Feel free to jump in there and add your two cents. If the issue gets enough attention, perhaps one of the devs will fix it.

  8. Samuel Wood (Otto)
    Tech Ninja
    Posted 5 years ago #

    Like DD32 said, the cure is worse than the disease. Output buffering is a terrible solution for a lot of reasons. It's a major performance drain on a site.

    I agree with the original argument for the most part here. As long a stock WP install won't produce this error, there's no issue. Fix the problem, don't patch it up with a dirty hack.

    The issue I've tackled is trying to get the ending ?> removed from all the WP PHP files, to prevent accidental blank line output from the core files (which happens from time to time). Using output buffering for everything by default just to fix buggy plugins is not going to make it into core.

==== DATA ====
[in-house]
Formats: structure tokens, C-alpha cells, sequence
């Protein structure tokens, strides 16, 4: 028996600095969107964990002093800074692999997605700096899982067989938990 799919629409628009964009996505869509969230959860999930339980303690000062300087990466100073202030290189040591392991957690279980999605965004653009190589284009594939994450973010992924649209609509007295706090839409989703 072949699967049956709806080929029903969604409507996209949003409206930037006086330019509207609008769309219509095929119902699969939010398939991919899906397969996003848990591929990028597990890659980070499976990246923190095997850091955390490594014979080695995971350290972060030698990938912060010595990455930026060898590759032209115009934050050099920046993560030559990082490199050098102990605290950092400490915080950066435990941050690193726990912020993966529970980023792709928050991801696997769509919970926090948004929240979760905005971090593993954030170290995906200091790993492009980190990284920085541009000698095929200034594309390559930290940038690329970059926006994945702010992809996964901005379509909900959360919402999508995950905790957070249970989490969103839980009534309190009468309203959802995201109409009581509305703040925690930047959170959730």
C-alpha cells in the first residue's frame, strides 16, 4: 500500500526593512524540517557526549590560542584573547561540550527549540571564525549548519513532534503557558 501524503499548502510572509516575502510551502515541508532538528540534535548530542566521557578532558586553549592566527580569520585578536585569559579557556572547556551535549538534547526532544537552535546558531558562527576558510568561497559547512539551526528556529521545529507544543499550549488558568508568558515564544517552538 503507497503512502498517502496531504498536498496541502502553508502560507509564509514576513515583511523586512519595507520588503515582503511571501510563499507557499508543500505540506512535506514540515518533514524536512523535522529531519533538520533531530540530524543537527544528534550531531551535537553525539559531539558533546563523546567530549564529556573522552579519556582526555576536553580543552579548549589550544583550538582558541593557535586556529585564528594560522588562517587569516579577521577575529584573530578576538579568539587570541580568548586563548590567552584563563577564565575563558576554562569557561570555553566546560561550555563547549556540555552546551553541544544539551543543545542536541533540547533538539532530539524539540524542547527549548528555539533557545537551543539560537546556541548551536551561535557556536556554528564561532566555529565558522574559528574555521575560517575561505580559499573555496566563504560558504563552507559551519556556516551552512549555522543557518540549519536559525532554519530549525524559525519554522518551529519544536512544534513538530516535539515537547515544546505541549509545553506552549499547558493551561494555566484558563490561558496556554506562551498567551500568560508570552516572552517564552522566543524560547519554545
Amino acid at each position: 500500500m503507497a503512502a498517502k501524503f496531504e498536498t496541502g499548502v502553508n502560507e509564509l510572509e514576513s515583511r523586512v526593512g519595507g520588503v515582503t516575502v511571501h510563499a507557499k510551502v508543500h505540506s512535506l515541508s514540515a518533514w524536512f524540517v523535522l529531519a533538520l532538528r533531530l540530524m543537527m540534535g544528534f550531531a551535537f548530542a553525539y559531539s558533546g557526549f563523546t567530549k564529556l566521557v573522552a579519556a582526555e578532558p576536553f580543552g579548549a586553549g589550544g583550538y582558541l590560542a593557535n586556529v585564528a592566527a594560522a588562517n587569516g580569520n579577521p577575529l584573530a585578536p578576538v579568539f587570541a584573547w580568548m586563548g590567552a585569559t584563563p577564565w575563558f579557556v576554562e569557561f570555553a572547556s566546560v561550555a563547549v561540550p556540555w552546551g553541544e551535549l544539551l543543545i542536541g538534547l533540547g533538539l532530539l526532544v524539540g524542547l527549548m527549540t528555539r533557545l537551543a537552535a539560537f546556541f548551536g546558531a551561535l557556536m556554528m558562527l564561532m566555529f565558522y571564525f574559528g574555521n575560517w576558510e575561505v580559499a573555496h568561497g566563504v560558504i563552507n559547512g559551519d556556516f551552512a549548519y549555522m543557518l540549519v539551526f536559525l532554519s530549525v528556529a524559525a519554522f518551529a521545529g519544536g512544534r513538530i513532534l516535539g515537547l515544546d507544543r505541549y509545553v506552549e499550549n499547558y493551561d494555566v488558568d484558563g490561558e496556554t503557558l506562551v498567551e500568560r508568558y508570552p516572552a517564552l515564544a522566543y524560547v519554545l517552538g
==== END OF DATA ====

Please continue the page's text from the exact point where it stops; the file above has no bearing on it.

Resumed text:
9. nick_nielsen
    Member
    Posted 5 years ago #

    Actually even with the hack I'm getting XML errors - and I've been all over the place eliminating hard returns in .php files (why are they there anyway ?) - I get this when trying to use Zoundry Raven - as a workround to escape the WP auto-correction... -

    If this hack is unhealthy (and it was the only way I could get feedburner working) then it is up to WP codewriters to GET IT RIGHT ! I do NOT understand php or that much about XML and if WP is all it claims to be then it should work out of the box without me having to worry about it.

    Spend your time getting that right and less on auto correcton which messes up the HTML code - and that I DO understand !

  10. Samuel Wood (Otto)
    Tech Ninja
    Posted 5 years ago #

    nick: WP does work out of the box. Perfectly, in fact. The RSS feed it produces, with no modifications, is correct.

  11. cbanack
    Member
    Posted 5 years ago #

    Well, I honestly don't mean to offend anyone here, but I think that simply saying "MY codebase works fine, so it's not MY problem" is a bit stubborn, as well as a bit naive.